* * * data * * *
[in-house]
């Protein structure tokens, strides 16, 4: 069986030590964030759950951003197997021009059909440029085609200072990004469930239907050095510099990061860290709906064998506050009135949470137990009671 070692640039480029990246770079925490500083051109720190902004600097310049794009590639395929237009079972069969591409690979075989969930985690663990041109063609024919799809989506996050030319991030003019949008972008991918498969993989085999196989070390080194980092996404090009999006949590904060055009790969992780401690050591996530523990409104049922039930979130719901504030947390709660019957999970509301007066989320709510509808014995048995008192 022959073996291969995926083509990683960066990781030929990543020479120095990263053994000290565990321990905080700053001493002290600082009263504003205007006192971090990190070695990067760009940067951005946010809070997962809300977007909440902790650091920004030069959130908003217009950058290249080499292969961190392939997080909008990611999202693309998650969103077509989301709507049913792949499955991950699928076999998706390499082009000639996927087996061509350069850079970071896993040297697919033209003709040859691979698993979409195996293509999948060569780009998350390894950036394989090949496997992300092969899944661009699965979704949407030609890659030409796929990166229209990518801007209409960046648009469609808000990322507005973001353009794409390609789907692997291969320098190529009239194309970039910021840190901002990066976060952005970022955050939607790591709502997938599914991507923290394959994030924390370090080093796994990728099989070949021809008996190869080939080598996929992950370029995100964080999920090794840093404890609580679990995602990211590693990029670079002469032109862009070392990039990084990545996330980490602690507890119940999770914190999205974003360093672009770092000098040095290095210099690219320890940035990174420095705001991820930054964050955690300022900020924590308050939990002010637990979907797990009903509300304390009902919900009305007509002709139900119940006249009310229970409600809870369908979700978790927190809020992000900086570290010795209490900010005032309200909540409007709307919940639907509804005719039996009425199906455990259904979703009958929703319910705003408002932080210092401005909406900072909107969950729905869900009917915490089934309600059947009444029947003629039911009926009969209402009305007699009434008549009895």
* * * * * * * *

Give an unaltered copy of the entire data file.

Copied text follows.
[in-house]
């Protein structure tokens, strides 16, 4: 069986030590964030759950951003197997021009059909440029085609200072990004469930239907050095510099990061860290709906064998506050009135949470137990009671 070692640039480029990246770079925490500083051109720190902004600097310049794009590639395929237009079972069969591409690979075989969930985690663990041109063609024919799809989506996050030319991030003019949008972008991918498969993989085999196989070390080194980092996404090009999006949590904060055009790969992780401690050591996530523990409104049922039930979130719901504030947390709660019957999970509301007066989320709510509808014995048995008192 022959073996291969995926083509990683960066990781030929990543020479120095990263053994000290565990321990905080700053001493002290600082009263504003205007006192971090990190070695990067760009940067951005946010809070997962809300977007909440902790650091920004030069959130908003217009950058290249080499292969961190392939997080909008990611999202693309998650969103077509989301709507049913792949499955991950699928076999998706390499082009000639996927087996061509350069850079970071896993040297697919033209003709040859691979698993979409195996293509999948060569780009998350390894950036394989090949496997992300092969899944661009699965979704949407030609890659030409796929990166229209990518801007209409960046648009469609808000990322507005973001353009794409390609789907692997291969320098190529009239194309970039910021840190901002990066976060952005970022955050939607790591709502997938599914991507923290394959994030924390370090080093796994990728099989070949021809008996190869080939080598996929992950370029995100964080999920090794840093404890609580679990995602990211590693990029670079002469032109862009070392990039990084990545996330980490602690507890119940999770914190999205974003360093672009770092000098040095290095210099690219320890940035990174420095705001991820930054964050955690300022900020924590308050939990002010637990979907797990009903509300304390009902919900009305007509002709139900119940006249009310229970409600809870369908979700978790927190809020992000900086570290010795209490900010005032309200909540409007709307919940639907509804005719039996009425199906455990259904979703009958929703319910705003408002932080210092401005909406900072909107969950729905869900009917915490089934309600059947009444029947003629039911009926009969209402009305007699009434008549009895």